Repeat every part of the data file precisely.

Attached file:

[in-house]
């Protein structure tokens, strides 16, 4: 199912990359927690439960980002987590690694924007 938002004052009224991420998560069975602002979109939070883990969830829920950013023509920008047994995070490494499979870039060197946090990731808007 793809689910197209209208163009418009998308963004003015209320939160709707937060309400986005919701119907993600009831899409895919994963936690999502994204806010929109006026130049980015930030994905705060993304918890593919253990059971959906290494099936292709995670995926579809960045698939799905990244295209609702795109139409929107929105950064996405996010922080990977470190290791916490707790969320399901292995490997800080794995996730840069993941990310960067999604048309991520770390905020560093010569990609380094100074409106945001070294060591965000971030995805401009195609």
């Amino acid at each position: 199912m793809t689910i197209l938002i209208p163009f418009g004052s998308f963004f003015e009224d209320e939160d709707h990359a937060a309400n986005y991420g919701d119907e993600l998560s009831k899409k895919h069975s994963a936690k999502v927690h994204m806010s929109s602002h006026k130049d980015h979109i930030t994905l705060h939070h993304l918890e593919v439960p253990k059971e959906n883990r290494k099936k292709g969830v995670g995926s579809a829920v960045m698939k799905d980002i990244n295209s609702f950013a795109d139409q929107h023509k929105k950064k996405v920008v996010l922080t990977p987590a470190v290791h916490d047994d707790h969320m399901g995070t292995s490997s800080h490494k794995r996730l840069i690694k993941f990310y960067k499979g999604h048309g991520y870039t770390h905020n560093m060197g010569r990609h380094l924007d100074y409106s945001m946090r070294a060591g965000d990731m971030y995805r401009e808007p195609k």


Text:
[in-house]
């Protein structure tokens, strides 16, 4: 199912990359927690439960980002987590690694924007 938002004052009224991420998560069975602002979109939070883990969830829920950013023509920008047994995070490494499979870039060197946090990731808007 793809689910197209209208163009418009998308963004003015209320939160709707937060309400986005919701119907993600009831899409895919994963936690999502994204806010929109006026130049980015930030994905705060993304918890593919253990059971959906290494099936292709995670995926579809960045698939799905990244295209609702795109139409929107929105950064996405996010922080990977470190290791916490707790969320399901292995490997800080794995996730840069993941990310960067999604048309991520770390905020560093010569990609380094100074409106945001070294060591965000971030995805401009195609």
């Amino acid at each position: 199912m793809t689910i197209l938002i209208p163009f418009g004052s998308f963004f003015e009224d209320e939160d709707h990359a937060a309400n986005y991420g919701d119907e993600l998560s009831k899409k895919h069975s994963a936690k999502v927690h994204m806010s929109s602002h006026k130049d980015h979109i930030t994905l705060h939070h993304l918890e593919v439960p253990k059971e959906n883990r290494k099936k292709g969830v995670g995926s579809a829920v960045m698939k799905d980002i990244n295209s609702f950013a795109d139409q929107h023509k929105k950064k996405v920008v996010l922080t990977p987590a470190v290791h916490d047994d707790h969320m399901g995070t292995s490997s800080h490494k794995r996730l840069i690694k993941f990310y960067k499979g999604h048309g991520y870039t770390h905020n560093m060197g010569r990609h380094l924007d100074y409106s945001m946090r070294a060591g965000d990731m971030y995805r401009e808007p195609k």